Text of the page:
[Firth] mentioned a famous television interview in which the British playwright Dennis Potter, dying of cancer, marveled at the flower he could see from his window. “It is the whitest, frothiest blossomest blossom that there ever could be,” Mr. Potter said then. “Things are both more trivial than they ever were, and more important than they ever were.”
The interview, with Melvyn Bragg, aired in April 1994, several months after Potter was diagnosed and several months before he died. Here’s the original quote,
Below my window in Ross, when I’m working in Ross, for example, there at this season, the blossom is out in full now, there in the west early. It’s a plum tree, it looks like apple blossom but it’s white, and looking at it, instead of saying “Oh that’s nice blossom” … last week looking at it through the window when I’m writing, I see it is the whitest, frothiest, blossomest blossom that there ever could be, and I can see it. Things are both more trivial than they ever were, and more important than they ever were, and the difference between the trivial and the important doesn’t seem to matter. But the nowness of everything is absolutely wondrous, and if people could see that, you know. There’s no way of telling you; you have to experience it, but the glory of it, if you like, the comfort of it, the reassurance … not that I’m interested in reassuring people – bugger that. The fact is, if you see the present tense, boy do you see it! And boy can you celebrate it.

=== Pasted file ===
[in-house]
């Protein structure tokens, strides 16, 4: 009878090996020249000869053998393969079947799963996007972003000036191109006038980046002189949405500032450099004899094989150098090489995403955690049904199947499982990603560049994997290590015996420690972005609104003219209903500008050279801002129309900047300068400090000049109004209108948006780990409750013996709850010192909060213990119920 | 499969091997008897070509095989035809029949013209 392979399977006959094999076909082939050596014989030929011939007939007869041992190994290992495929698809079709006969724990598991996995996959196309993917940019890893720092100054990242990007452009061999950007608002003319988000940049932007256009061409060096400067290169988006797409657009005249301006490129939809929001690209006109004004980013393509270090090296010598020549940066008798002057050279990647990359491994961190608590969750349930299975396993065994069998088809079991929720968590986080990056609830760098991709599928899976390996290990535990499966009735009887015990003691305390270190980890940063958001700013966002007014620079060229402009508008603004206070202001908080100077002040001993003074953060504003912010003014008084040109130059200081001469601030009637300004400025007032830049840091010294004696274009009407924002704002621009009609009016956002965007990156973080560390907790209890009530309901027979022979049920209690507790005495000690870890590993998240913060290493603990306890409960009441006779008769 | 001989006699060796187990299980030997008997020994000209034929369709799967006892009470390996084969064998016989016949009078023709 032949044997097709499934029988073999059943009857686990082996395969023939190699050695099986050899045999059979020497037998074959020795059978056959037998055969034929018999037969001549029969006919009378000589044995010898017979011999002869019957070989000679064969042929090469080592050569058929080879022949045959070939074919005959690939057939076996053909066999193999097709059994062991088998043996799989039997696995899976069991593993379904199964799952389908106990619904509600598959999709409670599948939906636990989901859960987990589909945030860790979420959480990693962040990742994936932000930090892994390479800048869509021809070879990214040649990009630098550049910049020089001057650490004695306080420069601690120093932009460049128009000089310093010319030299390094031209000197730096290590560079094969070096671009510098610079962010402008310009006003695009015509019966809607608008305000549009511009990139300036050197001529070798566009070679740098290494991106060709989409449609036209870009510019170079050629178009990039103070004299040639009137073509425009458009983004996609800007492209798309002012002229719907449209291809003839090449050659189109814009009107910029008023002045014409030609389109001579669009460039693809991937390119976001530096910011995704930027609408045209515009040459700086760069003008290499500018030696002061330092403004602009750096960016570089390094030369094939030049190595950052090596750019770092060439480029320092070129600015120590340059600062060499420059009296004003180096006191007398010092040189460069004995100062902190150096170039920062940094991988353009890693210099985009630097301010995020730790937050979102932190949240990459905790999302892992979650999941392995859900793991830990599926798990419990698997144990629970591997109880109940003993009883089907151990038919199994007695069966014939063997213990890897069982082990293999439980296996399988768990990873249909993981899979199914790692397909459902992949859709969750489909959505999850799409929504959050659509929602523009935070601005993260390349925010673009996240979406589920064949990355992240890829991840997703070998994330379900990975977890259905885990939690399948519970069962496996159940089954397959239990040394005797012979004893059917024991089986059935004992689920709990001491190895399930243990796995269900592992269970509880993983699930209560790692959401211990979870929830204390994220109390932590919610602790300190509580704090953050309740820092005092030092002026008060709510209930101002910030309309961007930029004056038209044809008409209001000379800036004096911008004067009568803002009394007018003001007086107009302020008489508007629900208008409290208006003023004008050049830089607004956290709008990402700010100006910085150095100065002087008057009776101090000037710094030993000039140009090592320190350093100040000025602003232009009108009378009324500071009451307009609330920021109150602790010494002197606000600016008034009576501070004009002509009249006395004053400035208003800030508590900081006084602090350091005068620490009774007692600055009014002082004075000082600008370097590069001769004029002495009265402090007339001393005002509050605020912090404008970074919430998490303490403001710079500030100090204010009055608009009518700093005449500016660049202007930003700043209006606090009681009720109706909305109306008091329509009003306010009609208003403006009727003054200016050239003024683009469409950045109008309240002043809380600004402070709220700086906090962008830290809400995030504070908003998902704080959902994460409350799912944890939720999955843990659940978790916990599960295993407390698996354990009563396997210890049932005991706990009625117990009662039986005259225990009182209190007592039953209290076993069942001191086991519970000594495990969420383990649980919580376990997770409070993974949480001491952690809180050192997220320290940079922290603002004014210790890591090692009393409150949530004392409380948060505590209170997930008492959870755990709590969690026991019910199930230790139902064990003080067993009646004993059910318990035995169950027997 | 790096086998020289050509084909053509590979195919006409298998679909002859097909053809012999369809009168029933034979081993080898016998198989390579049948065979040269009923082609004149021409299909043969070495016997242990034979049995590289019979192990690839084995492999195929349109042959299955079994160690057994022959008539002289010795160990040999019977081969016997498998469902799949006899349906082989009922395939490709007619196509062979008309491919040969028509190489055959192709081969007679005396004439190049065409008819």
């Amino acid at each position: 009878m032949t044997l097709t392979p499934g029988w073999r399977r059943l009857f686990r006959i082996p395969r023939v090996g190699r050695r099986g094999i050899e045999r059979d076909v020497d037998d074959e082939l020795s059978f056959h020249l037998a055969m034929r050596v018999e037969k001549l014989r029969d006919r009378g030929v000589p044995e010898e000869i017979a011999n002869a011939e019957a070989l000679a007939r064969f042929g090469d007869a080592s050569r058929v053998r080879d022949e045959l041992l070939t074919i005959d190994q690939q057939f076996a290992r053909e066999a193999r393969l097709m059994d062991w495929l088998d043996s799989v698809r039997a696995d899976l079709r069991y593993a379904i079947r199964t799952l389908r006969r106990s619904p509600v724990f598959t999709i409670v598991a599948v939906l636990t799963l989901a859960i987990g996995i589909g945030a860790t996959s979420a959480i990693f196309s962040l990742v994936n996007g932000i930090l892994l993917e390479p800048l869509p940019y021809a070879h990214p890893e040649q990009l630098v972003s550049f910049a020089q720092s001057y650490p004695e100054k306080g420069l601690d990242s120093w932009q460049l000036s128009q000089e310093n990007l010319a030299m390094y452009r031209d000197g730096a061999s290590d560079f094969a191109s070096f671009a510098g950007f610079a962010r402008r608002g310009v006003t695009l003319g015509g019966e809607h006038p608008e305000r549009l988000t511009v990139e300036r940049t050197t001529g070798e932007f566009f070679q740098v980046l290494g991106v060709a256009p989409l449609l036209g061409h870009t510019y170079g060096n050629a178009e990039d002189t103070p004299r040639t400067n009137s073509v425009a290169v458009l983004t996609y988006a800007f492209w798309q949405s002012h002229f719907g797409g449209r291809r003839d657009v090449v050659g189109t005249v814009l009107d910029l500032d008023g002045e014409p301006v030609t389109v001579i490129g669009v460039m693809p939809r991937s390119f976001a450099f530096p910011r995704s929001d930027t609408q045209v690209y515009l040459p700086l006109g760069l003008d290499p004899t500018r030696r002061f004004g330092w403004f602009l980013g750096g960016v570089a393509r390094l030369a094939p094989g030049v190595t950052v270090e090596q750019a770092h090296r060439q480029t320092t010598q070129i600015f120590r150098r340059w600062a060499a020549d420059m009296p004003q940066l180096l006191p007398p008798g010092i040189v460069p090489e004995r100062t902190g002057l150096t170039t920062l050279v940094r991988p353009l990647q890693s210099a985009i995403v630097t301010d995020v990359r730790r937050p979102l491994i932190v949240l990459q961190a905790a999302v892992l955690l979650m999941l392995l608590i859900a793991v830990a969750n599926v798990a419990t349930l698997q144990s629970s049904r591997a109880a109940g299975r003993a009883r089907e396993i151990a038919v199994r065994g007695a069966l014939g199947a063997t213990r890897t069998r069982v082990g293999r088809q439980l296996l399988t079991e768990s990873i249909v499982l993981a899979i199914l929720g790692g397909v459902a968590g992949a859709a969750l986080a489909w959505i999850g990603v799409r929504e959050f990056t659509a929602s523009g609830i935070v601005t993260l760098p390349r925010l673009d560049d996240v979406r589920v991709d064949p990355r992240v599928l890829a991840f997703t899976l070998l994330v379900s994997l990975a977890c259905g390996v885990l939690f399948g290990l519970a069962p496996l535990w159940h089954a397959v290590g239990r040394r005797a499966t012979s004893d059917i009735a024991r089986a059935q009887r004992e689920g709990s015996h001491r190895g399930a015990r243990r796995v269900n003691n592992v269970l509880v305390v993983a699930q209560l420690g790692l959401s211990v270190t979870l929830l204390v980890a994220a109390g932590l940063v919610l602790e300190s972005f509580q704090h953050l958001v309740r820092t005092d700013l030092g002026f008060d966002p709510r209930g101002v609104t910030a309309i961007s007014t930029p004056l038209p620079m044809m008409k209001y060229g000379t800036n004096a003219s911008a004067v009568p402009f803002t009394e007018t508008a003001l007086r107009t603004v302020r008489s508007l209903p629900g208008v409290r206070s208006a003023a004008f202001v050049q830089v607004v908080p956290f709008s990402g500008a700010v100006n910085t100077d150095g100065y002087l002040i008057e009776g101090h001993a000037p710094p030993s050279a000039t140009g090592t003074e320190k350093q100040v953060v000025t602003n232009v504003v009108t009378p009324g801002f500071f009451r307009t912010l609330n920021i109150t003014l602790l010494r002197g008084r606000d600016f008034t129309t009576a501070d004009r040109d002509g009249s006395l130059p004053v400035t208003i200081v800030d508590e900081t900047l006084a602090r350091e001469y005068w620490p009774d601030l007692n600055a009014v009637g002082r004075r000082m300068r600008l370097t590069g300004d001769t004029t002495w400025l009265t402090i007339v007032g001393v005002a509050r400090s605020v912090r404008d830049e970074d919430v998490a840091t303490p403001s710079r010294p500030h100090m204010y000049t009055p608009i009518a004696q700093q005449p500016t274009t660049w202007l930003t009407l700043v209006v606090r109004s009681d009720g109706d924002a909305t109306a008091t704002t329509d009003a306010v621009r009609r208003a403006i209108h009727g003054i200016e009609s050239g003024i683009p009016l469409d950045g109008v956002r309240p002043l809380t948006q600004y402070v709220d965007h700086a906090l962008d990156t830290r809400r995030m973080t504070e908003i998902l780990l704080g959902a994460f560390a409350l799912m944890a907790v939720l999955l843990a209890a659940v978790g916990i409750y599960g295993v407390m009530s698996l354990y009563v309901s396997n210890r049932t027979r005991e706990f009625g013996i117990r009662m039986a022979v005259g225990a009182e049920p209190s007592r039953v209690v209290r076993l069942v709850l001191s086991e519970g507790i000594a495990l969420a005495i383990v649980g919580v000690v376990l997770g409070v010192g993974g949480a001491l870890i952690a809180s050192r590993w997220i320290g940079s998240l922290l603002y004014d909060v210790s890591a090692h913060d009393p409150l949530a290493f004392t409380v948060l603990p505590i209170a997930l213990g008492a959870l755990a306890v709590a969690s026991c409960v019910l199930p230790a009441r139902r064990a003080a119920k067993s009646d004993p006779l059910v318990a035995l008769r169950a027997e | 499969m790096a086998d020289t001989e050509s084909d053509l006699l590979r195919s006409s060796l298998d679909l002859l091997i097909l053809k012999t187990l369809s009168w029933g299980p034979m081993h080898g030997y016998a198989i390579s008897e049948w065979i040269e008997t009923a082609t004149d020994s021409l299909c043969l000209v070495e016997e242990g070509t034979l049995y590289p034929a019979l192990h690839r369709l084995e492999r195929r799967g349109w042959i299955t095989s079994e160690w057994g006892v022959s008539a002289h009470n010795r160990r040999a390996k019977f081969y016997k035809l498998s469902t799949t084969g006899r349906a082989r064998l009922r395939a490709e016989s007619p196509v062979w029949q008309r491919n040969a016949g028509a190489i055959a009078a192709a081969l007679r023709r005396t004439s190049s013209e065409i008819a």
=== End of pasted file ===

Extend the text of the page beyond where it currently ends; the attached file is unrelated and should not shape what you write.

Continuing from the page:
Colin Firth reminds me, because he starred in the film adaptation [which nowhere near approaches the quality of the book], of Blake Morrison’s achingly beautiful And When Did You Last See Your Father?, which I read a few years ago and think I’d like to reread one of these days, but not anytime soon. Morrison too lost his father very abruptly to cancer.